The Indigenous peoples of the Americas Portal
Current distribution of the indigenous peoples of the Americas (not including mixed people like
are the inhabitants of the indigenous peoples of the Americas Americas before the arrival of the European settlers in the 15th century, and the ethnic groups who now identify themselves with those peoples.
indigenous peoples of the Americas were traditionally hunter-gatherers—and many, especially in the Amazon basin, still are—many groups practiced aquaculture and agriculture. While some societies depended heavily on agriculture, others practiced a mix of farming, hunting and gathering. In some regions the indigenous peoples created monumental architecture, large-scale organized cities, city-states, chiefdoms, states, kingdoms and empires. Some had varying degrees of knowledge of engineering, architecture, mathematics, astronomy, writing, physics, medicine, planting and irrigation, geology, mining, metallurgy, sculpture and goldsmithing. ( )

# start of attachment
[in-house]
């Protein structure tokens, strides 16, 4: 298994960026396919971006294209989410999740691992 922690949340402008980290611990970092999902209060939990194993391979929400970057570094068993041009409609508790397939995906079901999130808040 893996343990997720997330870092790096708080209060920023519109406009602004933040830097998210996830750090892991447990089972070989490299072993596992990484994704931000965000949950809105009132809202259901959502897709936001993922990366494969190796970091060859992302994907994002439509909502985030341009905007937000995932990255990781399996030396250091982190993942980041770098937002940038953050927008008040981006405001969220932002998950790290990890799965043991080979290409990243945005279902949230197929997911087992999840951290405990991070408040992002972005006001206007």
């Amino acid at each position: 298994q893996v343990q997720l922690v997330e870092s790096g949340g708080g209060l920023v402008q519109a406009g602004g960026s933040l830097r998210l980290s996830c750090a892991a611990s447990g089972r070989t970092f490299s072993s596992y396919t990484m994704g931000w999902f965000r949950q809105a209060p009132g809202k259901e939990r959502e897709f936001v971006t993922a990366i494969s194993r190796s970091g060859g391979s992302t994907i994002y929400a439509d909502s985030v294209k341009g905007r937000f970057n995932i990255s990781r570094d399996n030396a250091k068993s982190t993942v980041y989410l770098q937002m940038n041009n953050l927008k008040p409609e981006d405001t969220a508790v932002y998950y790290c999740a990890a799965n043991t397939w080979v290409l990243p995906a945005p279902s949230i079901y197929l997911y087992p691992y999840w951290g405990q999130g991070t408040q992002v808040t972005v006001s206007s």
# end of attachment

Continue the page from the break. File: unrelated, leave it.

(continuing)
, commonly referred to as Battle of the Little Bighorn Custer's Last Stand, was an armed engagement between combined forces of the Lakota, Northern Cheyenne, and Arapaho tribes, against the 7th Cavalry Regiment of the United States Army. The battle, which occurred June 25–26, 1876, near the Little Bighorn River in eastern Montana Territory, was the most prominent action of the Great Sioux War of 1876. It was an overwhelming victory for the Lakota, Northern Cheyenne, and Arapaho, led by several major war leaders, including Crazy Horse and Chief Gall, inspired by the visions of Sitting Bull (Tȟatȟáŋka Íyotake). The U.S. 7th Cavalry, including the Custer Battalion, a force of 700 men led by George Armstrong Custer, suffered a severe defeat. Five of the 7th Cavalry's twelve companies were annihilated; Custer was killed, as were two of his brothers, a nephew, and a brother-in-law. The total U.S. casualty count, including scouts, was 268 dead and 55 injured.
image credit: Diego Delso General images
The following are images from various Indigenous peoples of the Americas-related articles on Wikipedia.
Indigenous peoples of the Americas
Language families of indigenous peoples in North America: shown across present-day Canada, Greenland, the United States, and northern Mexico (from
Schematic illustration of maternal (mtDNA) gene-flow in and out of Beringia, from 25,000 years ago to present
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